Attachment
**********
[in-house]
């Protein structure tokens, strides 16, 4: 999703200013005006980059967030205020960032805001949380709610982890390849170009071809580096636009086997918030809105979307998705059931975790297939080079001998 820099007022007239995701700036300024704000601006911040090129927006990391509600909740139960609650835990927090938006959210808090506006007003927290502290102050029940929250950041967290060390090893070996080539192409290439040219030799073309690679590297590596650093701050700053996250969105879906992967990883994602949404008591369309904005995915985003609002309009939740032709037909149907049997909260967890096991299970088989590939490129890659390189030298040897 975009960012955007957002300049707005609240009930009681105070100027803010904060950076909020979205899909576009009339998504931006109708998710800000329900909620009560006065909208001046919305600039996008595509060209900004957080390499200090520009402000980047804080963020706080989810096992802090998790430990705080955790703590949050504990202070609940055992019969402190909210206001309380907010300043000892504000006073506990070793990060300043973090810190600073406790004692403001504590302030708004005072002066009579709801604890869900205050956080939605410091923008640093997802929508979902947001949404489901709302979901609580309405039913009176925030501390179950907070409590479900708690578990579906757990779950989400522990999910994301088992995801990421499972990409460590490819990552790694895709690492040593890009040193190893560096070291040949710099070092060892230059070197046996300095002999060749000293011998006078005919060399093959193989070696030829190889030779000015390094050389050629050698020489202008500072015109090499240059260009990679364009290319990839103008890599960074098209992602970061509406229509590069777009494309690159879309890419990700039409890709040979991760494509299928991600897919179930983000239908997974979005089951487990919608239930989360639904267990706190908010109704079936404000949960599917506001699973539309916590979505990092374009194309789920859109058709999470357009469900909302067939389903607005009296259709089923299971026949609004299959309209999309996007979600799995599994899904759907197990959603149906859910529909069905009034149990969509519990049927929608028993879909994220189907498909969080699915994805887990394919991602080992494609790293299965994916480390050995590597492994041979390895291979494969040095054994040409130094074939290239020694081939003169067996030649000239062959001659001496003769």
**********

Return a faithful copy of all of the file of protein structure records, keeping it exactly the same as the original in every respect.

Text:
[in-house]
């Protein structure tokens, strides 16, 4: 999703200013005006980059967030205020960032805001949380709610982890390849170009071809580096636009086997918030809105979307998705059931975790297939080079001998 820099007022007239995701700036300024704000601006911040090129927006990391509600909740139960609650835990927090938006959210808090506006007003927290502290102050029940929250950041967290060390090893070996080539192409290439040219030799073309690679590297590596650093701050700053996250969105879906992967990883994602949404008591369309904005995915985003609002309009939740032709037909149907049997909260967890096991299970088989590939490129890659390189030298040897 975009960012955007957002300049707005609240009930009681105070100027803010904060950076909020979205899909576009009339998504931006109708998710800000329900909620009560006065909208001046919305600039996008595509060209900004957080390499200090520009402000980047804080963020706080989810096992802090998790430990705080955790703590949050504990202070609940055992019969402190909210206001309380907010300043000892504000006073506990070793990060300043973090810190600073406790004692403001504590302030708004005072002066009579709801604890869900205050956080939605410091923008640093997802929508979902947001949404489901709302979901609580309405039913009176925030501390179950907070409590479900708690578990579906757990779950989400522990999910994301088992995801990421499972990409460590490819990552790694895709690492040593890009040193190893560096070291040949710099070092060892230059070197046996300095002999060749000293011998006078005919060399093959193989070696030829190889030779000015390094050389050629050698020489202008500072015109090499240059260009990679364009290319990839103008890599960074098209992602970061509406229509590069777009494309690159879309890419990700039409890709040979991760494509299928991600897919179930983000239908997974979005089951487990919608239930989360639904267990706190908010109704079936404000949960599917506001699973539309916590979505990092374009194309789920859109058709999470357009469900909302067939389903607005009296259709089923299971026949609004299959309209999309996007979600799995599994899904759907197990959603149906859910529909069905009034149990969509519990049927929608028993879909994220189907498909969080699915994805887990394919991602080992494609790293299965994916480390050995590597492994041979390895291979494969040095054994040409130094074939290239020694081939003169067996030649000239062959001659001496003769």